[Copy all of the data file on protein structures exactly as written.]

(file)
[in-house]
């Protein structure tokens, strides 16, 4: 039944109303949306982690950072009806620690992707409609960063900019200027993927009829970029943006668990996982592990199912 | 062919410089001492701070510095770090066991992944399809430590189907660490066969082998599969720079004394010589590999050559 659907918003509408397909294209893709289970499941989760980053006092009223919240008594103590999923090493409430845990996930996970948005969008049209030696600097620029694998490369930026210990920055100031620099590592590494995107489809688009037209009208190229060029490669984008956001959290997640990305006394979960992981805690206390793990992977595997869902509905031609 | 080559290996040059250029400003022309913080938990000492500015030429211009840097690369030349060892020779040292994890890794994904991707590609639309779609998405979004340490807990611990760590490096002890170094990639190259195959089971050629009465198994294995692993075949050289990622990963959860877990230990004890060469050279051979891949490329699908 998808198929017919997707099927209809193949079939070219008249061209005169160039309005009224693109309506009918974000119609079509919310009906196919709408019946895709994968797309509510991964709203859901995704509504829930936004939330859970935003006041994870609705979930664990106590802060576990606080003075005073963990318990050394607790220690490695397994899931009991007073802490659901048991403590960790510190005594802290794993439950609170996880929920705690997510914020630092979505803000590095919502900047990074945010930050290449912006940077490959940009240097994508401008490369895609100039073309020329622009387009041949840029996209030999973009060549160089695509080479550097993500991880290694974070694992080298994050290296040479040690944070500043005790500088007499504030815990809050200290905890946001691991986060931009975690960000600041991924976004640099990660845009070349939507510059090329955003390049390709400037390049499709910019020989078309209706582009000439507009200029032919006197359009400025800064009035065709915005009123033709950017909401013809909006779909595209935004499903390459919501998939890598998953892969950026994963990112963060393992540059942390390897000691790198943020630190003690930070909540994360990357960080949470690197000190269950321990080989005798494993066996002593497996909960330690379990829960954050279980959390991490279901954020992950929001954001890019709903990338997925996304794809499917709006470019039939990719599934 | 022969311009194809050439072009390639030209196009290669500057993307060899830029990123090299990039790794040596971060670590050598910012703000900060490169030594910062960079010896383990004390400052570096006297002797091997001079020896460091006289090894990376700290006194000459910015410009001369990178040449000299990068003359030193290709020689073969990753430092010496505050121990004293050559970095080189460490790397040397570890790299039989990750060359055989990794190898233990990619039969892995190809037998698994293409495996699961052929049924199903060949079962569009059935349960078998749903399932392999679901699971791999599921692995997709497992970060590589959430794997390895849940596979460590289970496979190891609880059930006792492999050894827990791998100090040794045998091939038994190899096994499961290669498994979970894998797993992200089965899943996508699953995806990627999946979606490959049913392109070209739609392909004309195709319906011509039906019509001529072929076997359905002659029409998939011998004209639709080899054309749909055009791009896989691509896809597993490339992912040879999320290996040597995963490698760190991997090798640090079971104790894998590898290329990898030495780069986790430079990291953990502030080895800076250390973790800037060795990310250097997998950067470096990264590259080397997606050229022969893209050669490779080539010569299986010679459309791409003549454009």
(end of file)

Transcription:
[in-house]
């Protein structure tokens, strides 16, 4: 039944109303949306982690950072009806620690992707409609960063900019200027993927009829970029943006668990996982592990199912 | 062919410089001492701070510095770090066991992944399809430590189907660490066969082998599969720079004394010589590999050559 659907918003509408397909294209893709289970499941989760980053006092009223919240008594103590999923090493409430845990996930996970948005969008049209030696600097620029694998490369930026210990920055100031620099590592590494995107489809688009037209009208190229060029490669984008956001959290997640990305006394979960992981805690206390793990992977595997869902509905031609 | 080559290996040059250029400003022309913080938990000492500015030429211009840097690369030349060892020779040292994890890794994904991707590609639309779609998405979004340490807990611990760590490096002890170094990639190259195959089971050629009465198994294995692993075949050289990622990963959860877990230990004890060469050279051979891949490329699908 998808198929017919997707099927209809193949079939070219008249061209005169160039309005009224693109309506009918974000119609079509919310009906196919709408019946895709994968797309509510991964709203859901995704509504829930936004939330859970935003006041994870609705979930664990106590802060576990606080003075005073963990318990050394607790220690490695397994899931009991007073802490659901048991403590960790510190005594802290794993439950609170996880929920705690997510914020630092979505803000590095919502900047990074945010930050290449912006940077490959940009240097994508401008490369895609100039073309020329622009387009041949840029996209030999973009060549160089695509080479550097993500991880290694974070694992080298994050290296040479040690944070500043005790500088007499504030815990809050200290905890946001691991986060931009975690960000600041991924976004640099990660845009070349939507510059090329955003390049390709400037390049499709910019020989078309209706582009000439507009200029032919006197359009400025800064009035065709915005009123033709950017909401013809909006779909595209935004499903390459919501998939890598998953892969950026994963990112963060393992540059942390390897000691790198943020630190003690930070909540994360990357960080949470690197000190269950321990080989005798494993066996002593497996909960330690379990829960954050279980959390991490279901954020992950929001954001890019709903990338997925996304794809499917709006470019039939990719599934 | 022969311009194809050439072009390639030209196009290669500057993307060899830029990123090299990039790794040596971060670590050598910012703000900060490169030594910062960079010896383990004390400052570096006297002797091997001079020896460091006289090894990376700290006194000459910015410009001369990178040449000299990068003359030193290709020689073969990753430092010496505050121990004293050559970095080189460490790397040397570890790299039989990750060359055989990794190898233990990619039969892995190809037998698994293409495996699961052929049924199903060949079962569009059935349960078998749903399932392999679901699971791999599921692995997709497992970060590589959430794997390895849940596979460590289970496979190891609880059930006792492999050894827990791998100090040794045998091939038994190899096994499961290669498994979970894998797993992200089965899943996508699953995806990627999946979606490959049913392109070209739609392909004309195709319906011509039906019509001529072929076997359905002659029409998939011998004209639709080899054309749909055009791009896989691509896809597993490339992912040879999320290996040597995963490698760190991997090798640090079971104790894998590898290329990898030495780069986790430079990291953990502030080895800076250390973790800037060795990310250097997998950067470096990264590259080397997606050229022969893209050669490779080539010569299986010679459309791409003549454009």